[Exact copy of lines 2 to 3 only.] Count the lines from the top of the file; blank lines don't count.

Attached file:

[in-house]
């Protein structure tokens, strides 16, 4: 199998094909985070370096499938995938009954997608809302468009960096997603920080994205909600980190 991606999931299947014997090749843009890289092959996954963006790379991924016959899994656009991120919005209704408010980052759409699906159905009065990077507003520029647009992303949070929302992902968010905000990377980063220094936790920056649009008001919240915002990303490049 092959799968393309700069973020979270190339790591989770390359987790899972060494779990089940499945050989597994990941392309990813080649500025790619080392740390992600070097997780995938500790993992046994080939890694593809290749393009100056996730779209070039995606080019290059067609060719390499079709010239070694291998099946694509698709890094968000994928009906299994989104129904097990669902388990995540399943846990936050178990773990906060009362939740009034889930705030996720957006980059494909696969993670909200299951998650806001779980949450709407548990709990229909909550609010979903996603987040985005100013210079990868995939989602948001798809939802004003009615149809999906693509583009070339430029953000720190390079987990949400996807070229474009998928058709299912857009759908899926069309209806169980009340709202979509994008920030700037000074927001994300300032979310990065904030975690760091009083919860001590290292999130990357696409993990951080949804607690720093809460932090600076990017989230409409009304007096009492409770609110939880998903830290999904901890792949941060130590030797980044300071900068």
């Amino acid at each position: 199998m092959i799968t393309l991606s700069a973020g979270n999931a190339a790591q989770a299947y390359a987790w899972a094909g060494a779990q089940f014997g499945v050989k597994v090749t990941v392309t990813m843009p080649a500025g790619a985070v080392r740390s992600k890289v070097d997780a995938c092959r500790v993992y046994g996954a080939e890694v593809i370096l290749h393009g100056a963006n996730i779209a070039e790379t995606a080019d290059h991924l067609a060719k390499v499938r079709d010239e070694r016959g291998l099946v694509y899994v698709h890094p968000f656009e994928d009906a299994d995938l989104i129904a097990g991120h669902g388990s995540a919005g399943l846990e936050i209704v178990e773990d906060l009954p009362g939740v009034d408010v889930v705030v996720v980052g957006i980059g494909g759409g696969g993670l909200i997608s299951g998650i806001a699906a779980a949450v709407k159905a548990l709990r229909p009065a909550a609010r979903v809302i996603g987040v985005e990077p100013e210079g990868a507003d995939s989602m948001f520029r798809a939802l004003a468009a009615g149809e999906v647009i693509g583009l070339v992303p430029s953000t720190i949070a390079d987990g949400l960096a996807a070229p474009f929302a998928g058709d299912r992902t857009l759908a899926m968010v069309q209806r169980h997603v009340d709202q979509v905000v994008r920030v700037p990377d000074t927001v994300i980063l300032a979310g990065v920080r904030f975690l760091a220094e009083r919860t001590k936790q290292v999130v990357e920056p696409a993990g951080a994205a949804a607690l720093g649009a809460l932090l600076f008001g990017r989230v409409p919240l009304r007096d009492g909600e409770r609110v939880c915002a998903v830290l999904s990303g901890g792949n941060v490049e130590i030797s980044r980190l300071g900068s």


């Protein structure tokens, strides 16, 4: 199998094909985070370096499938995938009954997608809302468009960096997603920080994205909600980190 991606999931299947014997090749843009890289092959996954963006790379991924016959899994656009991120919005209704408010980052759409699906159905009065990077507003520029647009992303949070929302992902968010905000990377980063220094936790920056649009008001919240915002990303490049 092959799968393309700069973020979270190339790591989770390359987790899972060494779990089940499945050989597994990941392309990813080649500025790619080392740390992600070097997780995938500790993992046994080939890694593809290749393009100056996730779209070039995606080019290059067609060719390499079709010239070694291998099946694509698709890094968000994928009906299994989104129904097990669902388990995540399943846990936050178990773990906060009362939740009034889930705030996720957006980059494909696969993670909200299951998650806001779980949450709407548990709990229909909550609010979903996603987040985005100013210079990868995939989602948001798809939802004003009615149809999906693509583009070339430029953000720190390079987990949400996807070229474009998928058709299912857009759908899926069309209806169980009340709202979509994008920030700037000074927001994300300032979310990065904030975690760091009083919860001590290292999130990357696409993990951080949804607690720093809460932090600076990017989230409409009304007096009492409770609110939880998903830290999904901890792949941060130590030797980044300071900068």
């Amino acid at each position: 199998m092959i799968t393309l991606s700069a973020g979270n999931a190339a790591q989770a299947y390359a987790w899972a094909g060494a779990q089940f014997g499945v050989k597994v090749t990941v392309t990813m843009p080649a500025g790619a985070v080392r740390s992600k890289v070097d997780a995938c092959r500790v993992y046994g996954a080939e890694v593809i370096l290749h393009g100056a963006n996730i779209a070039e790379t995606a080019d290059h991924l067609a060719k390499v499938r079709d010239e070694r016959g291998l099946v694509y899994v698709h890094p968000f656009e994928d009906a299994d995938l989104i129904a097990g991120h669902g388990s995540a919005g399943l846990e936050i209704v178990e773990d906060l009954p009362g939740v009034d408010v889930v705030v996720v980052g957006i980059g494909g759409g696969g993670l909200i997608s299951g998650i806001a699906a779980a949450v709407k159905a548990l709990r229909p009065a909550a609010r979903v809302i996603g987040v985005e990077p100013e210079g990868a507003d995939s989602m948001f520029r798809a939802l004003a468009a009615g149809e999906v647009i693509g583009l070339v992303p430029s953000t720190i949070a390079d987990g949400l960096a996807a070229p474009f929302a998928g058709d299912r992902t857009l759908a899926m968010v069309q209806r169980h997603v009340d709202q979509v905000v994008r920030v700037p990377d000074t927001v994300i980063l300032a979310g990065v920080r904030f975690l760091a220094e009083r919860t001590k936790q290292v999130v990357e920056p696409a993990g951080a994205a949804a607690l720093g649009a809460l932090l600076f008001g990017r989230v409409p919240l009304r007096d009492g909600e409770r609110v939880c915002a998903v830290l999904s990303g901890g792949n941060v490049e130590i030797s980044r980190l300071g900068s």